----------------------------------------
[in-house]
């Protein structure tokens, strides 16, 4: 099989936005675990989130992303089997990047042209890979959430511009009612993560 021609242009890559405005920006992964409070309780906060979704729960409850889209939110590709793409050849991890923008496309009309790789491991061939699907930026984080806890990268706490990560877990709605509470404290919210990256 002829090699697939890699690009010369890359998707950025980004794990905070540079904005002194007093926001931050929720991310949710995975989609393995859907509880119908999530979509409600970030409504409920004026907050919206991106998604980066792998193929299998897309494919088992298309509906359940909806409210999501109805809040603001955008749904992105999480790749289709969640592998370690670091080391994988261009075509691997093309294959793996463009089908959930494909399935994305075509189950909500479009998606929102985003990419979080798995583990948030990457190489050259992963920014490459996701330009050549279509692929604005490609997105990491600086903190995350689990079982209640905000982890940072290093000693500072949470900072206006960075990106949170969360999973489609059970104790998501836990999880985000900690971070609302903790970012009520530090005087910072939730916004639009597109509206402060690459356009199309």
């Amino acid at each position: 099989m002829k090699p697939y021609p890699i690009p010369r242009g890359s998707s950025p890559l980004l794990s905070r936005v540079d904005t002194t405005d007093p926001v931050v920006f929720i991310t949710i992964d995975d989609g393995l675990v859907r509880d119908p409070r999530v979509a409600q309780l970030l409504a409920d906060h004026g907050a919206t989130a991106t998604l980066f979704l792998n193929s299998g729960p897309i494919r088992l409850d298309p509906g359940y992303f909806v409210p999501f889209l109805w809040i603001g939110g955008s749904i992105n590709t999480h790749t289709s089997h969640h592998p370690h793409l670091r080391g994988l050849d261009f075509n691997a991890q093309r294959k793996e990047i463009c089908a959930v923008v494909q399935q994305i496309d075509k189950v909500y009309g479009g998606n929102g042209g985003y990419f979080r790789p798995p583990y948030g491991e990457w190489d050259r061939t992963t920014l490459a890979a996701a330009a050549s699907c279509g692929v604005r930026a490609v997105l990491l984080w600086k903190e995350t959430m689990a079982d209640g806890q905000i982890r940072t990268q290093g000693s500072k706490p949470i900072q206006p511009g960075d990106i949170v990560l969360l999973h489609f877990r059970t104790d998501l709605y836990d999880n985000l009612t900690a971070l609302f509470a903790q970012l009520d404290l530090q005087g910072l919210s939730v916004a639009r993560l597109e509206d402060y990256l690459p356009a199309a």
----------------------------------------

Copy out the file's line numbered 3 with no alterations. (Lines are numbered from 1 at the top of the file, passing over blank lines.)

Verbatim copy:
């Amino acid at each position: 099989m002829k090699p697939y021609p890699i690009p010369r242009g890359s998707s950025p890559l980004l794990s905070r936005v540079d904005t002194t405005d007093p926001v931050v920006f929720i991310t949710i992964d995975d989609g393995l675990v859907r509880d119908p409070r999530v979509a409600q309780l970030l409504a409920d906060h004026g907050a919206t989130a991106t998604l980066f979704l792998n193929s299998g729960p897309i494919r088992l409850d298309p509906g359940y992303f909806v409210p999501f889209l109805w809040i603001g939110g955008s749904i992105n590709t999480h790749t289709s089997h969640h592998p370690h793409l670091r080391g994988l050849d261009f075509n691997a991890q093309r294959k793996e990047i463009c089908a959930v923008v494909q399935q994305i496309d075509k189950v909500y009309g479009g998606n929102g042209g985003y990419f979080r790789p798995p583990y948030g491991e990457w190489d050259r061939t992963t920014l490459a890979a996701a330009a050549s699907c279509g692929v604005r930026a490609v997105l990491l984080w600086k903190e995350t959430m689990a079982d209640g806890q905000i982890r940072t990268q290093g000693s500072k706490p949470i900072q206006p511009g960075d990106i949170v990560l969360l999973h489609f877990r059970t104790d998501l709605y836990d999880n985000l009612t900690a971070l609302f509470a903790q970012l009520d404290l530090q005087g910072l919210s939730v916004a639009r993560l597109e509206d402060y990256l690459p356009a199309a």